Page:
Friday, May 21, 2010

YAWT (Yet Another Warrior Trike) build - builders forum

erebus's Avatar
AZ Krew Member
So I'm getting ready to start my warrior, and as I was leafing through the plans, I started to wonder about the feasibility of doing an extendable boom for the bottom bracket, as opposed to the clamp on bracket.

It would clean up the front end a bit, but you would lose some of the infinite adjustability. You could use one size smaller square tubing that could slide into the boom tube.

Cut a keyed slot in the bottom and weld on a couple of pieces of small tubing on one side and some nuts on the other to clamp it down.

Or, you could drill a series of say 1/4 inch holes every 2 inches or so for a span of about 10 inches at the end of the fixed boom and double pin the extendable boom into position.

I built a stinger boom lift for a forklift at a boatyard once that worked just like that. Although it was used for lifting up and down, not fore and aft.

To get a nice interference fit between the tubes, I'm thinking you would need to maybe sleeve the fixed boom tube with some UHMW plastic, or weld some very thin plate on the extendable portion and finesse it with a flap disc to get it to fit and slide properly.

Maybe a coat of some very thick paint on the sliding portion, for interference and abrasion. Like a bedliner material, or an epoxy paint.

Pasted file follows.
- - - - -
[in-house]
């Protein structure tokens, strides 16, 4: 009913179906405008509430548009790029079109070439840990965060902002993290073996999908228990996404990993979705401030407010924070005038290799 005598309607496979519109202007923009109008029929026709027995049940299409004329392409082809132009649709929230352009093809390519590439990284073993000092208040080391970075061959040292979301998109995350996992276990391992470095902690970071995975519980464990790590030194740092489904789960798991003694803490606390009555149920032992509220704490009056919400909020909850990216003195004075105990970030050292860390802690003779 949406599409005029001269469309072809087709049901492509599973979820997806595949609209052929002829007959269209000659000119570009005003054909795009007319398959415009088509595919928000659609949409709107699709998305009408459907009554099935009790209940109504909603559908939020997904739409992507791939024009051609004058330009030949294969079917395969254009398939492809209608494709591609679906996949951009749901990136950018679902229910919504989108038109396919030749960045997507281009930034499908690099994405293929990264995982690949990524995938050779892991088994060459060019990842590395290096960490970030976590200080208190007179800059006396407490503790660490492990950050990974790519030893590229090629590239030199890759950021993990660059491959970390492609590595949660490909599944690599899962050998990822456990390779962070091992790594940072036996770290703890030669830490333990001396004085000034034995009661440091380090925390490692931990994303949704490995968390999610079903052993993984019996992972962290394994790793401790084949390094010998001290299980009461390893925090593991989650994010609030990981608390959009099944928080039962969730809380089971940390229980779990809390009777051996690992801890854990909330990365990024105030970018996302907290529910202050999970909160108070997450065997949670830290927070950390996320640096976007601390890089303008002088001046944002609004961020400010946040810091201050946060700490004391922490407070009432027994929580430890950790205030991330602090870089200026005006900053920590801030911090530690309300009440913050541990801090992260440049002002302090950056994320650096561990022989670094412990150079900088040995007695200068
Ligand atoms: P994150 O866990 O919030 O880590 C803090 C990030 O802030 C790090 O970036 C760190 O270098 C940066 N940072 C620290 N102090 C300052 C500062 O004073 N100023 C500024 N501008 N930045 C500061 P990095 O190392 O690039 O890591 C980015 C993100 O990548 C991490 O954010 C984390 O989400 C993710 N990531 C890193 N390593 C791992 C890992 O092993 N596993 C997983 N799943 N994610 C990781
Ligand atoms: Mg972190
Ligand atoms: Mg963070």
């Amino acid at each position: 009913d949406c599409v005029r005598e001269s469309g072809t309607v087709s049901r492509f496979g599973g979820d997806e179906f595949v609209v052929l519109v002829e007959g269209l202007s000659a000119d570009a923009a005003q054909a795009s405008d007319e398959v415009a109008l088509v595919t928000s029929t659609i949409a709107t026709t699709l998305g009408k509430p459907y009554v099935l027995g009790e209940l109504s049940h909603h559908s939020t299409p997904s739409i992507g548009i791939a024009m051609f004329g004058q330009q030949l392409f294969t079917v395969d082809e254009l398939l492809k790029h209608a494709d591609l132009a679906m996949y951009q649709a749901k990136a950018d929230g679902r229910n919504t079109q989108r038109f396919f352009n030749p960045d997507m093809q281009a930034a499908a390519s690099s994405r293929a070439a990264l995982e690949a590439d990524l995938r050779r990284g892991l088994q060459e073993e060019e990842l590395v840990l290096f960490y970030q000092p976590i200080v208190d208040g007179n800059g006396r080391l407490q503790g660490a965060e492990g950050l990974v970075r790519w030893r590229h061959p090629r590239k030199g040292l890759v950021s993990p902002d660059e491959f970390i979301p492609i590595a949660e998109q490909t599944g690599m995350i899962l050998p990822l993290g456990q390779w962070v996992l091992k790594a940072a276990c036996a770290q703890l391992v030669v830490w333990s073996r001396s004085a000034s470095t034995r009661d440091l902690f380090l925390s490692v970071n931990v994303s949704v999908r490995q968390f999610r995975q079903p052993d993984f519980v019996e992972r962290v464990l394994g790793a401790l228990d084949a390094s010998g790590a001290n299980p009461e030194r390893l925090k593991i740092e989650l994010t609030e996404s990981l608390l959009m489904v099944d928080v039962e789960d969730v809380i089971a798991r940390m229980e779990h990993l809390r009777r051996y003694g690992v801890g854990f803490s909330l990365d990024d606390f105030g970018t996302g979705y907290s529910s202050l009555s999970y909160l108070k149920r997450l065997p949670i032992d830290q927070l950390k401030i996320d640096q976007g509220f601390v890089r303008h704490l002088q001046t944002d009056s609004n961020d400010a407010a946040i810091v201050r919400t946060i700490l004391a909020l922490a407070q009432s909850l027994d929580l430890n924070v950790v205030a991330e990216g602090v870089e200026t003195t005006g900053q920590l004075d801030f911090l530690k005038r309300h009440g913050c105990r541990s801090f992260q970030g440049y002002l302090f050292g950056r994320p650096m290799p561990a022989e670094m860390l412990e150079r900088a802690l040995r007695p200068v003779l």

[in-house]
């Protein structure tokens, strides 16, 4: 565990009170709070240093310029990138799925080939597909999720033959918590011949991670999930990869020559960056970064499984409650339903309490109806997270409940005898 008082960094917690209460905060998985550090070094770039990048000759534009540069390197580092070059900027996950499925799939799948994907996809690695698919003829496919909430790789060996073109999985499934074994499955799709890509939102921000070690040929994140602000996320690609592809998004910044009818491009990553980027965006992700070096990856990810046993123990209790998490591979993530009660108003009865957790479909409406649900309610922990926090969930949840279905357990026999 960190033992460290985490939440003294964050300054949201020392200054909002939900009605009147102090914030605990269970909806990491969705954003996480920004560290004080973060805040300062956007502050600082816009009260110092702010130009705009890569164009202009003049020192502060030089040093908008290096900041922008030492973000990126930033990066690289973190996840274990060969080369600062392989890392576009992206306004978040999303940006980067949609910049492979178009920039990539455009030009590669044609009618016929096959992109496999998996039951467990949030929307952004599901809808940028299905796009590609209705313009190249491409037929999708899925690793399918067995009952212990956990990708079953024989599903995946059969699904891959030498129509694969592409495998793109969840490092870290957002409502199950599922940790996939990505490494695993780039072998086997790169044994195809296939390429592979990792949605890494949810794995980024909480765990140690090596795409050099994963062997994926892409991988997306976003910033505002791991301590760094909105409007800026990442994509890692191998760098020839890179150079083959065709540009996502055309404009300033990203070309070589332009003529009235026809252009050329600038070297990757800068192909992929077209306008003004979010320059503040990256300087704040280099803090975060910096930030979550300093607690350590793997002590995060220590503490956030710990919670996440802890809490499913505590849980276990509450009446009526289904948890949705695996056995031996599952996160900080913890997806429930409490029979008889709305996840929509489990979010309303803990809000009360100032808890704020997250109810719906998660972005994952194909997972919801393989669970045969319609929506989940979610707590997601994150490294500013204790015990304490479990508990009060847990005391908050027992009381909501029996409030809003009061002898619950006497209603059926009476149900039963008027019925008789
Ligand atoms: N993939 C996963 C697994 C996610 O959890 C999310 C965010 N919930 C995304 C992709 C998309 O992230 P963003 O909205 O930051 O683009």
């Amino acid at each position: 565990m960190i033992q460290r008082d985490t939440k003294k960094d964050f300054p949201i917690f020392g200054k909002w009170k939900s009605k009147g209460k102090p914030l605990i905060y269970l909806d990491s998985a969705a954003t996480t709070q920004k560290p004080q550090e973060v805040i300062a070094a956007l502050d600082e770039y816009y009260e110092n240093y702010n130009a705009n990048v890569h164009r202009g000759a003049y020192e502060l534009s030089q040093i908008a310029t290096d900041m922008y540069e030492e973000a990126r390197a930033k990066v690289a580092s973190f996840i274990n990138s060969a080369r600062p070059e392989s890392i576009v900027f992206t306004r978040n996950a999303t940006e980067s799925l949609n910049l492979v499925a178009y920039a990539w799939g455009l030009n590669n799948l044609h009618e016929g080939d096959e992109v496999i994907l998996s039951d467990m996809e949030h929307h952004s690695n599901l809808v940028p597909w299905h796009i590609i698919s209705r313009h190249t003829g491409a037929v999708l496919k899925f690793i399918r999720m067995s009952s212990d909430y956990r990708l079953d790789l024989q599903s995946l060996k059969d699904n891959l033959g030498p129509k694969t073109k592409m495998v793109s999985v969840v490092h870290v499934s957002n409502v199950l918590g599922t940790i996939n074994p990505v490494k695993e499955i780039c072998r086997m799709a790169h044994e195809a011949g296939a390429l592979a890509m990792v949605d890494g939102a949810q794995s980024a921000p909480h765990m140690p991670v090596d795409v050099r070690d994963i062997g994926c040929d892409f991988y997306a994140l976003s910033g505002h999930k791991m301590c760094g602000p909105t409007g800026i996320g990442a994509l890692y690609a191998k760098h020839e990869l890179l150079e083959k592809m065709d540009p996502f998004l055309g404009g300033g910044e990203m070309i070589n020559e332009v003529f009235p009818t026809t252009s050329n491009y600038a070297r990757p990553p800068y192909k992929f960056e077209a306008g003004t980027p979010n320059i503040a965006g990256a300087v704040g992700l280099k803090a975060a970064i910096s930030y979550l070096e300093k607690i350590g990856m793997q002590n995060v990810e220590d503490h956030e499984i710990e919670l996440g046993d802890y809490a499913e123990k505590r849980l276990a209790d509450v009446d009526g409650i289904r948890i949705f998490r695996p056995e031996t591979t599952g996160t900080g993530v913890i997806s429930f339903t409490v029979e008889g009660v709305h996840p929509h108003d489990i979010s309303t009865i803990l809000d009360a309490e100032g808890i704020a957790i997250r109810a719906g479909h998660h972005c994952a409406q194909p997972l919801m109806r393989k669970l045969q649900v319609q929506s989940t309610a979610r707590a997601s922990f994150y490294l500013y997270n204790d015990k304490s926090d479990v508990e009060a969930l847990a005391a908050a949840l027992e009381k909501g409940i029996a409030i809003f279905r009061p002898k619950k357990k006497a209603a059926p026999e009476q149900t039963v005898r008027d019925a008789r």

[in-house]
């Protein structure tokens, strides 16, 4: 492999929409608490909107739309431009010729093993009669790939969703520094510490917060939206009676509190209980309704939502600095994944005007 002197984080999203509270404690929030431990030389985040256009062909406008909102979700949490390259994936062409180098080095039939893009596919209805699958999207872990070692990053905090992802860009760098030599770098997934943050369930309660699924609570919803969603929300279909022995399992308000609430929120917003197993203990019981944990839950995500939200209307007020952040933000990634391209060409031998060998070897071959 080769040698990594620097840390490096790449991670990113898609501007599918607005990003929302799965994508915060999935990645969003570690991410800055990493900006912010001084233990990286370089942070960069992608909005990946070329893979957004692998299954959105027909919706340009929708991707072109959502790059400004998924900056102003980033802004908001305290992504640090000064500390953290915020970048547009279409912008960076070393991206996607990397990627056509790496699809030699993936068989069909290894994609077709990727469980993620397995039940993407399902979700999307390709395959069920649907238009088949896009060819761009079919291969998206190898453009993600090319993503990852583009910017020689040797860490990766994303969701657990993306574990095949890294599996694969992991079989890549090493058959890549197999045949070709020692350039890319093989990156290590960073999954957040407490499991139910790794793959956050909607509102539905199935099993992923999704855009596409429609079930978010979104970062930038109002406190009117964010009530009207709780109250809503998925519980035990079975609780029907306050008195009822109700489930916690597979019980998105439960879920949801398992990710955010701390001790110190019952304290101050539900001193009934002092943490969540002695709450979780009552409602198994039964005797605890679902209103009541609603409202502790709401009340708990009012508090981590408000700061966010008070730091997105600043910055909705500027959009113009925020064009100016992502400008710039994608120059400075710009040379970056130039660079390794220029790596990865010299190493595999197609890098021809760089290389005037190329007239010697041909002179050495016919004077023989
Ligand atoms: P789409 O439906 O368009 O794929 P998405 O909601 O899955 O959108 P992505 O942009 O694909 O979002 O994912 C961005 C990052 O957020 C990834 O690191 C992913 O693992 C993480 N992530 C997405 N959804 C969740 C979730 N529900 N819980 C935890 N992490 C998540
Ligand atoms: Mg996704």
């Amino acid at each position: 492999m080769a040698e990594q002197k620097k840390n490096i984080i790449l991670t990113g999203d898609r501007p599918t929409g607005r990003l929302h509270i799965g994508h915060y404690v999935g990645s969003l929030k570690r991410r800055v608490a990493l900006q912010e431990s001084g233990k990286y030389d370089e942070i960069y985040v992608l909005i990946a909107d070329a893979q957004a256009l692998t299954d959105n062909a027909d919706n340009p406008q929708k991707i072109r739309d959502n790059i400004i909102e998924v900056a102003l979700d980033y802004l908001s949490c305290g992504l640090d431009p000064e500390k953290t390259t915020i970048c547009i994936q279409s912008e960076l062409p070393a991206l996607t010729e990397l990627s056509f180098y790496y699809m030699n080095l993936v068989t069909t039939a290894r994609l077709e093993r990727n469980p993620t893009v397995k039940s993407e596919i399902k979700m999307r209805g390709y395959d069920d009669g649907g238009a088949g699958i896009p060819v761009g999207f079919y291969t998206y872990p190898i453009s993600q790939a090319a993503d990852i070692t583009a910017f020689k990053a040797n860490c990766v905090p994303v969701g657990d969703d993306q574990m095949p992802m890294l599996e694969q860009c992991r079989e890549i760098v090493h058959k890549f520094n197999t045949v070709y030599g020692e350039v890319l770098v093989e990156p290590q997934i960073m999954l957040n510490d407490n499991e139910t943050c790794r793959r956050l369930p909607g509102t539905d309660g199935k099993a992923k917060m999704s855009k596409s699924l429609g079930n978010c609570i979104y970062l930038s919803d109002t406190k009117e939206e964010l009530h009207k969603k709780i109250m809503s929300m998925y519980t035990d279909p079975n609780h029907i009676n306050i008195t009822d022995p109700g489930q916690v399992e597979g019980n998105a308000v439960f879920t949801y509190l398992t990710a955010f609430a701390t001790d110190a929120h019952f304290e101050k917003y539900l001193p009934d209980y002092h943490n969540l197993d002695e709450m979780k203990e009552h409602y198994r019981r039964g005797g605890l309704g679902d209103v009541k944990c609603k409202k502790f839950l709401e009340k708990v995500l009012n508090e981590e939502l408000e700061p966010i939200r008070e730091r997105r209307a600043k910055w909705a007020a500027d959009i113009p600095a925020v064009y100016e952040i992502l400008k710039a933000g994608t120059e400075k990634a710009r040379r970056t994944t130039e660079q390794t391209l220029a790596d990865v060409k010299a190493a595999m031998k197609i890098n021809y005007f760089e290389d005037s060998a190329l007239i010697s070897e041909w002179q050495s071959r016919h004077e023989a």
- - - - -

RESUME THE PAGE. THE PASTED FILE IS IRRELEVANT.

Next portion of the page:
Most of the factory tadpole trikes do this with the aluminum tubing of their booms.

Does that make any sense? Maybe I need to dig up some visual aids.

Anybody have any other thoughts or ideas or maybe some definitive yays or nays? Maybe its just too much extra work, for something that already works just peachy? 
Finally making some headway on my Warrior.

Got the steering booms on this morning. Had a lot of confusion here and there. but once I cut the angles I only had to fine tune it once to get it to fit right.

On another front I laced my own rim the other day too!

Didn't have the right spokes, just used the old ones (which were too long) but they worked fine for a practice run. A soon as I get the correct length I'll be able to lace them up no sweat. Sheldon Brown has all the answers. :-)

So far the build has gone pretty smooth.
A little trouble here and there with a couple of measurements not jibing up to the plans, but I think they were mostly just as a result of my particular set of components/junk bikes. It's all come out OK in the end.
Although, I think my main boom ended up a titch too high somehow. Not quite eleven anymore. But the wheels are 90 degrees and seem to work ok. Guess we'll see if that effects anything down the road.

OK, onto the next step! 

~ Zachary, Adams Massachusetts, USA
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You can build this!